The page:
Natalie Allen

5 Ways To Deal With Your Anxiety When It Stops You From Traveling The Globe

Have you ever wanted to go somewhere or do something, but you felt like you couldn't because of your anxiety?

I've had anxiety ever since I can remember. If you have it, you'll know. It literally feels like a barrier that holds you back from doing the things you want to.

Sometimes, it's even the simplest of tasks because anxiety does not discriminate.

The older I got, the more I had to learn how to deal with this on my own. My friends were starting to venture out and see the world by traveling the country, traveling out of the country or heading off to college.

I knew at some point, if I wanted to live my life — and I mean, really live my life — I was going to have to get over it. And so, my journey began.

Here are five ways you can learn to travel while dealing with your anxiety:

1. Plan your route.

Traveling is always an adventure. You never know what you are going to run into, and for people with anxiety, that scares us.

Where are you headed? Are you camping, or are you planning to stay in a hotel? Is this a backpacking trip or a road trip? Are you flying to your destination?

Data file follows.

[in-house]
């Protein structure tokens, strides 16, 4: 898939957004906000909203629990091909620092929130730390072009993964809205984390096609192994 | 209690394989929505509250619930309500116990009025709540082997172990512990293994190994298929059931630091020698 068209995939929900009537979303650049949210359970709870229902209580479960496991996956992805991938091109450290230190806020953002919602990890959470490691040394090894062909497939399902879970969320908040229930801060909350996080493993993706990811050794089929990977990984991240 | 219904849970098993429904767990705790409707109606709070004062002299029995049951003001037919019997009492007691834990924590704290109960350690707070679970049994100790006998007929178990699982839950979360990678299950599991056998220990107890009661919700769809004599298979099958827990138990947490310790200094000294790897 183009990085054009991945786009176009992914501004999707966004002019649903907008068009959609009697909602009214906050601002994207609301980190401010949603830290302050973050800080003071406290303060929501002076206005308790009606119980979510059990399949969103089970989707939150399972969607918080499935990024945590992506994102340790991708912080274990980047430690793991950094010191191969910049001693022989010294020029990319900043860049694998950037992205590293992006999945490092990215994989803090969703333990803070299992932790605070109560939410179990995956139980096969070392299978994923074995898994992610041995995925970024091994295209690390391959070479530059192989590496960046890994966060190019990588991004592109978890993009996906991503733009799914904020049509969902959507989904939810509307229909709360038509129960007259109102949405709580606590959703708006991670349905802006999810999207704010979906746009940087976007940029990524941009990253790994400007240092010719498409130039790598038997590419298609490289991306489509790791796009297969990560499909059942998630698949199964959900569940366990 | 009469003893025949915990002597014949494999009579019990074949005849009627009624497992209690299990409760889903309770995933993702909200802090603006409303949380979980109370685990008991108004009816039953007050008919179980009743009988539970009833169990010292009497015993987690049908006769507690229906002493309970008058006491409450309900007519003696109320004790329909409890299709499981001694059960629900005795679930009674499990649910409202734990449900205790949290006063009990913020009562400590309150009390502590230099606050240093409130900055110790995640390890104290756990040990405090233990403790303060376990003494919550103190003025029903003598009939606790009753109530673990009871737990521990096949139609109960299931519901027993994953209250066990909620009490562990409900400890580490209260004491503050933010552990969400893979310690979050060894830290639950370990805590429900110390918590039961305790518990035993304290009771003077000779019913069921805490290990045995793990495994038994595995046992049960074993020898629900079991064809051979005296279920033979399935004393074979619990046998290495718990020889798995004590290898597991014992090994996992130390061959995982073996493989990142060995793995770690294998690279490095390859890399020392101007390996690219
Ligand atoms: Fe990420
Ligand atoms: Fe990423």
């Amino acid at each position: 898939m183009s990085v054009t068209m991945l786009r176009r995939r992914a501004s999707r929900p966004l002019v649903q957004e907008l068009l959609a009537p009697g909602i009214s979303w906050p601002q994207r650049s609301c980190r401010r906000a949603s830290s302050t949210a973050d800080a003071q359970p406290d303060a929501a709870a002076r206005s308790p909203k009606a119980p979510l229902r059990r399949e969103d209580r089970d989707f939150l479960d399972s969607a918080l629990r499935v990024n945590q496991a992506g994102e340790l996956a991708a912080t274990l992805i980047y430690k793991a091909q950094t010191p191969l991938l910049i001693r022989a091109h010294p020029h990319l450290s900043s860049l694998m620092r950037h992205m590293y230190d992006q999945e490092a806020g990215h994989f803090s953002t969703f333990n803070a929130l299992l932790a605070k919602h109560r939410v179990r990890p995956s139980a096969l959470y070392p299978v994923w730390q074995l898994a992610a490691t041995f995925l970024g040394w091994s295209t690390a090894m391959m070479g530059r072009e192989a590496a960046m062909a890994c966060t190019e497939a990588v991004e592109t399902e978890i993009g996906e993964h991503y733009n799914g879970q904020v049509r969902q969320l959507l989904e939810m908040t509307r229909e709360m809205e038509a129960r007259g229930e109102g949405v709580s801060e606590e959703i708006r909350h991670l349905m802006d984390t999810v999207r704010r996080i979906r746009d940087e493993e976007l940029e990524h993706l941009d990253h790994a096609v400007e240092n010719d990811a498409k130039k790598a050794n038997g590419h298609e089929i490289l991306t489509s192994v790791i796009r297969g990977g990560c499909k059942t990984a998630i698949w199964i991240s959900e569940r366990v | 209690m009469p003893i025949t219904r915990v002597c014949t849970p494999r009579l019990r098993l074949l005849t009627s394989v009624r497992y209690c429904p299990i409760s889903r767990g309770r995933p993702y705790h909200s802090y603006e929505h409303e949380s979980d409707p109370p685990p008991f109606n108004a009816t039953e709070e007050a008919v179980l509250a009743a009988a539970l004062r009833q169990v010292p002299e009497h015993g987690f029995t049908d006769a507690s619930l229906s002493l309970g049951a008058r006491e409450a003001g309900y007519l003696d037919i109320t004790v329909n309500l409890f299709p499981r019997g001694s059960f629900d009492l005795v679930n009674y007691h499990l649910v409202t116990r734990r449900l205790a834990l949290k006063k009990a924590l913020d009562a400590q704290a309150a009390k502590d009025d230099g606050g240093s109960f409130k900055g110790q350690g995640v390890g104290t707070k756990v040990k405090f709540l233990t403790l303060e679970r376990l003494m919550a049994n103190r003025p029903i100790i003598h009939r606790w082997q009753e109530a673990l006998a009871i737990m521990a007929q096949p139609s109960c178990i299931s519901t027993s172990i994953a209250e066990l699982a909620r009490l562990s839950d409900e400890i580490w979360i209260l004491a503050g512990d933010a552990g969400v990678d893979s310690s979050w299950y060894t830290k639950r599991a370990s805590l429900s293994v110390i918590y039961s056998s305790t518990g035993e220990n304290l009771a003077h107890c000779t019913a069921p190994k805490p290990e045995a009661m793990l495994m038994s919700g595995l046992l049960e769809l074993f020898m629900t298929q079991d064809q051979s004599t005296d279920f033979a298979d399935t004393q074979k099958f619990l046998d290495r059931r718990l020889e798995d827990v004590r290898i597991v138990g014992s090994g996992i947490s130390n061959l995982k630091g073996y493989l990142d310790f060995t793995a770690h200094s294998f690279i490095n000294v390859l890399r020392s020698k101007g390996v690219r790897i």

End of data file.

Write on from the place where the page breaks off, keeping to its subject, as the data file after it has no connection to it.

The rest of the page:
There are many ways to travel, but one thing you'll want to do is plan your route. While being random and doing things on a whim is always great, if you are an anxious person, planning will save you from feeling nervous.

Put money aside just in case your first situation doesn't work out. Maybe the website said the hotel was a four-star, resort-style listing, but when you got there, it wasn't.

If you are backpacking, map out where your nearest hostels and hotels are just in case you want somewhere safe to stay. You never know when anxiety will hit, so you might as well be prepared for it.

If you are driving, do the same. Map out all the potential places to stay and locations you want to see. For the extremely anxious (I know there's some of you out there), make a note of hospital locations because you just never know.

Planning will give you something to fall back on. Say you are camping out, and you realize you are uncomfortable in an unfamiliar location, you feel unsafe or you are being eaten to death by mosquitos in blistering heat.